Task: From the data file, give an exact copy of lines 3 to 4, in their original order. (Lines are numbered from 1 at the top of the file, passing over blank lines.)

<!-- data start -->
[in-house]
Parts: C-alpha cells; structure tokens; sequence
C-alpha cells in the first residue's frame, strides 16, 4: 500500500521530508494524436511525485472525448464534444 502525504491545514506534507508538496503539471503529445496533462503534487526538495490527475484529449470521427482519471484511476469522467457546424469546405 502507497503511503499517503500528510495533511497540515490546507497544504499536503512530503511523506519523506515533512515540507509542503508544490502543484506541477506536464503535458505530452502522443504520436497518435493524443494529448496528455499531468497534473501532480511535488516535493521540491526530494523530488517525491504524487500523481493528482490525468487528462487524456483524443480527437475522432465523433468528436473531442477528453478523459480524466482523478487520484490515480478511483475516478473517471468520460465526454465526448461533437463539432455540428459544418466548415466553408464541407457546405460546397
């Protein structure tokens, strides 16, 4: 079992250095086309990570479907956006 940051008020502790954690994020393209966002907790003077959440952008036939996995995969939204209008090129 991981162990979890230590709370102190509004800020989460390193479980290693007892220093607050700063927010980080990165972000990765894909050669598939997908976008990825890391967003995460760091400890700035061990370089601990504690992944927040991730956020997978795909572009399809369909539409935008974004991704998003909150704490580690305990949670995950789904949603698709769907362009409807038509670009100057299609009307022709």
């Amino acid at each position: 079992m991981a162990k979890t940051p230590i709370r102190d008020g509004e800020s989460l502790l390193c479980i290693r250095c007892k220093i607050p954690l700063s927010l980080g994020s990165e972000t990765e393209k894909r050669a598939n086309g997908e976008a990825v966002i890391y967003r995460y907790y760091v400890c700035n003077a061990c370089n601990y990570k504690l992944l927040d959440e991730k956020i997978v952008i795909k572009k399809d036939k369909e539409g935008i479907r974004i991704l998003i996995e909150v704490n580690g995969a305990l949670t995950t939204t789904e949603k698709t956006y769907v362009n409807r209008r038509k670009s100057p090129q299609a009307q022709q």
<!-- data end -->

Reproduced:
C-alpha cells in the first residue's frame, strides 16, 4: 500500500521530508494524436511525485472525448464534444 502525504491545514506534507508538496503539471503529445496533462503534487526538495490527475484529449470521427482519471484511476469522467457546424469546405 502507497503511503499517503500528510495533511497540515490546507497544504499536503512530503511523506519523506515533512515540507509542503508544490502543484506541477506536464503535458505530452502522443504520436497518435493524443494529448496528455499531468497534473501532480511535488516535493521540491526530494523530488517525491504524487500523481493528482490525468487528462487524456483524443480527437475522432465523433468528436473531442477528453478523459480524466482523478487520484490515480478511483475516478473517471468520460465526454465526448461533437463539432455540428459544418466548415466553408464541407457546405460546397
């Protein structure tokens, strides 16, 4: 079992250095086309990570479907956006 940051008020502790954690994020393209966002907790003077959440952008036939996995995969939204209008090129 991981162990979890230590709370102190509004800020989460390193479980290693007892220093607050700063927010980080990165972000990765894909050669598939997908976008990825890391967003995460760091400890700035061990370089601990504690992944927040991730956020997978795909572009399809369909539409935008974004991704998003909150704490580690305990949670995950789904949603698709769907362009409807038509670009100057299609009307022709």